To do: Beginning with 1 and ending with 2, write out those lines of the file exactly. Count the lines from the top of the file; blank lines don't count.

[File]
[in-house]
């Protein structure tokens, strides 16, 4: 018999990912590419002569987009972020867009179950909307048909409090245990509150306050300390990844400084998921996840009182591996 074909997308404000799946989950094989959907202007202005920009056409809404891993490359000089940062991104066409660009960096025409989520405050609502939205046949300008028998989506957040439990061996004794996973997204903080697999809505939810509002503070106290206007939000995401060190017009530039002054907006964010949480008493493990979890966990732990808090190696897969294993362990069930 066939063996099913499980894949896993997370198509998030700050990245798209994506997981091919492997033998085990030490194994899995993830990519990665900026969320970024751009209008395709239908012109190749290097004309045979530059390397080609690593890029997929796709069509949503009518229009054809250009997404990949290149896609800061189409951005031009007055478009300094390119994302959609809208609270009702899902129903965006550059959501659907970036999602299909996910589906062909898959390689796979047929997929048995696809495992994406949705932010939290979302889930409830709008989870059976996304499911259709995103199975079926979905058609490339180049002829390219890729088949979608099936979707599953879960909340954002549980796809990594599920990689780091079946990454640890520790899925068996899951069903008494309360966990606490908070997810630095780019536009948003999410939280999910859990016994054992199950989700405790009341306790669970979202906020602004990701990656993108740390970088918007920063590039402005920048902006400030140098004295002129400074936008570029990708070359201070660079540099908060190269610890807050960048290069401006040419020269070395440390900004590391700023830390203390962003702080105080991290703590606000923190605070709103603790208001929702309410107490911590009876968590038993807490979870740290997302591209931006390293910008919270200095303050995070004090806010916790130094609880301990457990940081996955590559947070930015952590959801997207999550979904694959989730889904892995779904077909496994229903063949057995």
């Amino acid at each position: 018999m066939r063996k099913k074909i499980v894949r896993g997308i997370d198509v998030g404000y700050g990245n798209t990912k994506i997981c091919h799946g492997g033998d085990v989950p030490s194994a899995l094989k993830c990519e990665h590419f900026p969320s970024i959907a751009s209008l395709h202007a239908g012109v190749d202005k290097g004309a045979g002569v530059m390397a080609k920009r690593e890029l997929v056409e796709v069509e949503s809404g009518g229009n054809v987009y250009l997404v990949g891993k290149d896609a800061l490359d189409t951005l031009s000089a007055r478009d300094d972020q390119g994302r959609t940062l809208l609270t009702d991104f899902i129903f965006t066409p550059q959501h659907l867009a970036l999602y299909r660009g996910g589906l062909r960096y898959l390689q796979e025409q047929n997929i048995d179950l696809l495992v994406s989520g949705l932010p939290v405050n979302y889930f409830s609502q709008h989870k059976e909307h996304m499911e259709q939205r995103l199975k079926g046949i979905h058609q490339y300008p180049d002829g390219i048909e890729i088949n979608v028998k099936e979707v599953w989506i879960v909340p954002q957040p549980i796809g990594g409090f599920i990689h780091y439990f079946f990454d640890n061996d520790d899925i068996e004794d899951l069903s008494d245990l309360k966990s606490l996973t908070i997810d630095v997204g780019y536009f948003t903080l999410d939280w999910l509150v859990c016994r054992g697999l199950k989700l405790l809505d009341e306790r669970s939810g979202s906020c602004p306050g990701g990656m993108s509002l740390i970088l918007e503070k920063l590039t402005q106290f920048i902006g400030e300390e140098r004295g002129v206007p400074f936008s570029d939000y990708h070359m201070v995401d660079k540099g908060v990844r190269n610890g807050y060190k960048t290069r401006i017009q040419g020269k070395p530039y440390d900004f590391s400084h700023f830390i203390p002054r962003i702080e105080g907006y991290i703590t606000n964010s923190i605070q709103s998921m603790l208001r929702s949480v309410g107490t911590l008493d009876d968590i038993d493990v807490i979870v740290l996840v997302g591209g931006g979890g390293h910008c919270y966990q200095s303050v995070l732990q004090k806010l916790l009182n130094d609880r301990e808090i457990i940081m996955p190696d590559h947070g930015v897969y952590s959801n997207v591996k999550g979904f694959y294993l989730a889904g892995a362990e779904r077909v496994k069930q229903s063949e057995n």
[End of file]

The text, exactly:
[in-house]
């Protein structure tokens, strides 16, 4: 018999990912590419002569987009972020867009179950909307048909409090245990509150306050300390990844400084998921996840009182591996 074909997308404000799946989950094989959907202007202005920009056409809404891993490359000089940062991104066409660009960096025409989520405050609502939205046949300008028998989506957040439990061996004794996973997204903080697999809505939810509002503070106290206007939000995401060190017009530039002054907006964010949480008493493990979890966990732990808090190696897969294993362990069930 066939063996099913499980894949896993997370198509998030700050990245798209994506997981091919492997033998085990030490194994899995993830990519990665900026969320970024751009209008395709239908012109190749290097004309045979530059390397080609690593890029997929796709069509949503009518229009054809250009997404990949290149896609800061189409951005031009007055478009300094390119994302959609809208609270009702899902129903965006550059959501659907970036999602299909996910589906062909898959390689796979047929997929048995696809495992994406949705932010939290979302889930409830709008989870059976996304499911259709995103199975079926979905058609490339180049002829390219890729088949979608099936979707599953879960909340954002549980796809990594599920990689780091079946990454640890520790899925068996899951069903008494309360966990606490908070997810630095780019536009948003999410939280999910859990016994054992199950989700405790009341306790669970979202906020602004990701990656993108740390970088918007920063590039402005920048902006400030140098004295002129400074936008570029990708070359201070660079540099908060190269610890807050960048290069401006040419020269070395440390900004590391700023830390203390962003702080105080991290703590606000923190605070709103603790208001929702309410107490911590009876968590038993807490979870740290997302591209931006390293910008919270200095303050995070004090806010916790130094609880301990457990940081996955590559947070930015952590959801997207999550979904694959989730889904892995779904077909496994229903063949057995």